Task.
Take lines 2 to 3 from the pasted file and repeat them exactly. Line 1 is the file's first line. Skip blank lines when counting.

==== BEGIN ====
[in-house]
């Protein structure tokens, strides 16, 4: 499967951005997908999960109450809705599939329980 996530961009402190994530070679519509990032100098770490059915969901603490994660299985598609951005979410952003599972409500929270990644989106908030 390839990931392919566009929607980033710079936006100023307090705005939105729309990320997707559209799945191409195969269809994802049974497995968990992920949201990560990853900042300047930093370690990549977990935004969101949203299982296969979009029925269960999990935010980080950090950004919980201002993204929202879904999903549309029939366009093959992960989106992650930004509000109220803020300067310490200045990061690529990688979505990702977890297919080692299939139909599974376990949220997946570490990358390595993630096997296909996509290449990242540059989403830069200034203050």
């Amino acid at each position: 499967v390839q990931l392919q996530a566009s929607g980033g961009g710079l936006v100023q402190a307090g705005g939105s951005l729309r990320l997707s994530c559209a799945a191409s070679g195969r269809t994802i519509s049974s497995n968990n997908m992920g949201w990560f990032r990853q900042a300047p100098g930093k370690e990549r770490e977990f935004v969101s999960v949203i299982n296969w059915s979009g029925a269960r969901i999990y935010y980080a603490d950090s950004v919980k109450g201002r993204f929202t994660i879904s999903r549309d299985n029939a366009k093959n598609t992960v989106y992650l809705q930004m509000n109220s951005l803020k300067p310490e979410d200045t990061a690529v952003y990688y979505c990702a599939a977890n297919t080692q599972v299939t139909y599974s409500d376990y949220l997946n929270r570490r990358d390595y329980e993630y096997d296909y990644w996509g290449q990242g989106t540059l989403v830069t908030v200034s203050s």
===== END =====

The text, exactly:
């Protein structure tokens, strides 16, 4: 499967951005997908999960109450809705599939329980 996530961009402190994530070679519509990032100098770490059915969901603490994660299985598609951005979410952003599972409500929270990644989106908030 390839990931392919566009929607980033710079936006100023307090705005939105729309990320997707559209799945191409195969269809994802049974497995968990992920949201990560990853900042300047930093370690990549977990935004969101949203299982296969979009029925269960999990935010980080950090950004919980201002993204929202879904999903549309029939366009093959992960989106992650930004509000109220803020300067310490200045990061690529990688979505990702977890297919080692299939139909599974376990949220997946570490990358390595993630096997296909996509290449990242540059989403830069200034203050």
């Amino acid at each position: 499967v390839q990931l392919q996530a566009s929607g980033g961009g710079l936006v100023q402190a307090g705005g939105s951005l729309r990320l997707s994530c559209a799945a191409s070679g195969r269809t994802i519509s049974s497995n968990n997908m992920g949201w990560f990032r990853q900042a300047p100098g930093k370690e990549r770490e977990f935004v969101s999960v949203i299982n296969w059915s979009g029925a269960r969901i999990y935010y980080a603490d950090s950004v919980k109450g201002r993204f929202t994660i879904s999903r549309d299985n029939a366009k093959n598609t992960v989106y992650l809705q930004m509000n109220s951005l803020k300067p310490e979410d200045t990061a690529v952003y990688y979505c990702a599939a977890n297919t080692q599972v299939t139909y599974s409500d376990y949220l997946n929270r570490r990358d390595y329980e993630y096997d296909y990644w996509g290449q990242g989106t540059l989403v830069t908030v200034s203050s």